Wednesday, January 21, 2009

Baking Bread - the lazy way!

About to begin - bread making ingredients prepped and ready to go!

This is how *I* make bread using my bread machine to assist me. There are about a billion other ways, but this is my simple way. It's easy, it requires little effort on my part (good when you've got a full time job!), and it produces a nice bread that allows us to stop buying bread at the store. It's also very cheap...particulary if you can buy the flour in bulk.

First I gather the ingredients. For this basic loaf, I need yeast (in the black container), bread flour, salt, oil, warm water and oats. I also need a bowl to hold everything will I pre-heat the container with hot water.

'Bowl' of the bread machine filled with hot tap water to pre-heat it.

Because our house is so cold (from a yeast's point of view), I have had to make a few modifications to get the bread to rise in a timely manner. I start with pre-heating the mixing bowl. This is the insert to my bread machine and I fill it with hot water and let it sit while I measure out all the ingredients.

Dough being kneaded by the bread machine.

Then I dump everything into the container. If I'm using a timer (which I don't do very often), then I'll make sure that the flour and oats keep the yeast away from the water. I don't use the timer right now because by the time the dough would start mixing, my container would have cooled off and so would both the water and our house. It just doesn't work well for me in the winter.

I use the oven on its lowest setting to do the second rise if our wood stove is not in use.

I don't like the shape of the loaf I get from using the breadmachine to bake, so I use the knead/rise setting on my machine. This way, it does all the work AND it keeps the dough reasonably warm for the first rise. Then I take the dough out, shape it as necessary, cover it with a clean towel and set it in the oven or next to the wood stove (if it's in use) for an hour or so for the bread to do the second rise.

I often use a honey wheat bread recipe to make dinner rolls this way. I let the bread machine do the kneading and first rist and then I just shape the dough into balls, place them on a baking sheet to rise, and then bake them (this is what is pictured above). Then I freeze the rolls and reheat them in the toaster right before dinner.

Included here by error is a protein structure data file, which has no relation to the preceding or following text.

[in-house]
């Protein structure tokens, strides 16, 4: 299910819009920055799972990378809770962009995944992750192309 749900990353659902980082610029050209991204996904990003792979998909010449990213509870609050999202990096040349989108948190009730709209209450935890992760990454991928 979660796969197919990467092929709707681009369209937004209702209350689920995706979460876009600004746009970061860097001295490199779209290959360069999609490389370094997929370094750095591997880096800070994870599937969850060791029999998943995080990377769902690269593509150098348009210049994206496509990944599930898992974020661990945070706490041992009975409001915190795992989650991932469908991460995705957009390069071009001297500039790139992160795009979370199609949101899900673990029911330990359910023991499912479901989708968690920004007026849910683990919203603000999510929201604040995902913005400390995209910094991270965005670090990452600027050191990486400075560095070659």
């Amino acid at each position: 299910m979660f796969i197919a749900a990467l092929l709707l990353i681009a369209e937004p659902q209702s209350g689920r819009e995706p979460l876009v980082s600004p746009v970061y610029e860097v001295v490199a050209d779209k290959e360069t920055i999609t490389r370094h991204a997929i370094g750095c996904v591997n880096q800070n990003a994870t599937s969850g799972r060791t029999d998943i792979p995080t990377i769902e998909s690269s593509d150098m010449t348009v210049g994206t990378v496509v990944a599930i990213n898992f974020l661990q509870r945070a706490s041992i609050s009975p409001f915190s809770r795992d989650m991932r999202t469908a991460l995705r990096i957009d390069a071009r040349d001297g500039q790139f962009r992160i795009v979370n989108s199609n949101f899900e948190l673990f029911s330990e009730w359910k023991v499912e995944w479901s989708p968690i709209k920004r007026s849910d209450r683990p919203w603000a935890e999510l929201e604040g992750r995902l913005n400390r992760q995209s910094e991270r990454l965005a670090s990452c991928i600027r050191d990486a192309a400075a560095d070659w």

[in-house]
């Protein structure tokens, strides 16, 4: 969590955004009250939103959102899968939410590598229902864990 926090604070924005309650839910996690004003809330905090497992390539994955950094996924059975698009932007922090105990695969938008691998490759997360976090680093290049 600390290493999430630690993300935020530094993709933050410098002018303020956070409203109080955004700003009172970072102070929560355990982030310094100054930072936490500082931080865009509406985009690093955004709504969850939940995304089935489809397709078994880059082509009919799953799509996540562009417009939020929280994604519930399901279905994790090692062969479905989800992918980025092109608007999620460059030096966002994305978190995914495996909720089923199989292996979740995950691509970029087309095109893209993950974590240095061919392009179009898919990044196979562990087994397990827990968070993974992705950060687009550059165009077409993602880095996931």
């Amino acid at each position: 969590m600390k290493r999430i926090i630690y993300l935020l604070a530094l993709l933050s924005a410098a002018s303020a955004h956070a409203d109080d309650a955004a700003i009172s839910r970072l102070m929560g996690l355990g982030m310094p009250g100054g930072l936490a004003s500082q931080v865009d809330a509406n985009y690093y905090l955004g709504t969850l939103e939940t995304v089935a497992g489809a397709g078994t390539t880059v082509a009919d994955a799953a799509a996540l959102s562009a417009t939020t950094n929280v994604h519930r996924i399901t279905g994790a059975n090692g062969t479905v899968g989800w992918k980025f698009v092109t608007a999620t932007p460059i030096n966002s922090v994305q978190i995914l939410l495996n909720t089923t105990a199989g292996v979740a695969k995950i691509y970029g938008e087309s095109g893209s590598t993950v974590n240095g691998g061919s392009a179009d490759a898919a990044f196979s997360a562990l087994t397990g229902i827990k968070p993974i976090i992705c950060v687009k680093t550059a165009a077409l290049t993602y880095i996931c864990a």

Oatmeal bread after the second rise awaiting baking.

After the dough has risen suffiicently, then the bread goes in the oven to bake.

Oatmeal bread after smells divine!

A fully baked loaf will sound hollow if you thump the bottom of it (out of the pan). If it's not done, it's fine to put it back into the pan and continue baking. I've done this many times as I am slowly learning to adapt my bread machine recipes to oven baking.

Oatmeal bread after slicing.

Then I slice it with a serated blade and stick it in a plastic bag. If I'm going to freeze it, it's much easier to pre-slice the whole loaf.

Baking your own bread is super simple, super cheap and super delicious (most of the time)! Lucky for us, flops don't go to waste. As I'm trying to learn what works best in my cold kitchen, I have screwed up a few loaves here and there. Failed bread luckily makes awesome goat treats! They just love it and since we have no more apples or things to give them as treats, home-made bread mistakes are just the ticket!

I recently acquired two awesome bread making books. One I've pretty much finished reading and I can't wait for some free time to try some of the recipes. All of the recipes are a more traditional method (hand kneading), but it's definitely something I hope to have more time for in the future. The second book just arrived last night, so I haven't had a chance to even open it yet. I've also tried the infamous 'no knead' bread from the NY times article. It turned out fairly well...but again, my cold house makes rising a bit of an issue. I'm going to give it another shot this spring. As I branch out in my bread making adventures, I'll be sure to keep my blog up to date. Maybe if I'm consistent enough, you'll be able to smell the bread baking across the internet! ;-)


JES said...

Have you seen the Tassajara Bread Book? It's the classic book on bread making. I've just received a new copy and I'm thoroughly enjoying baking bread again!

Cat said...

Thanks, JES! Based on the reviews I just read, this is a book that I should have in my library. I added it to my Amazon wish list (my list of books I need to read or buy!).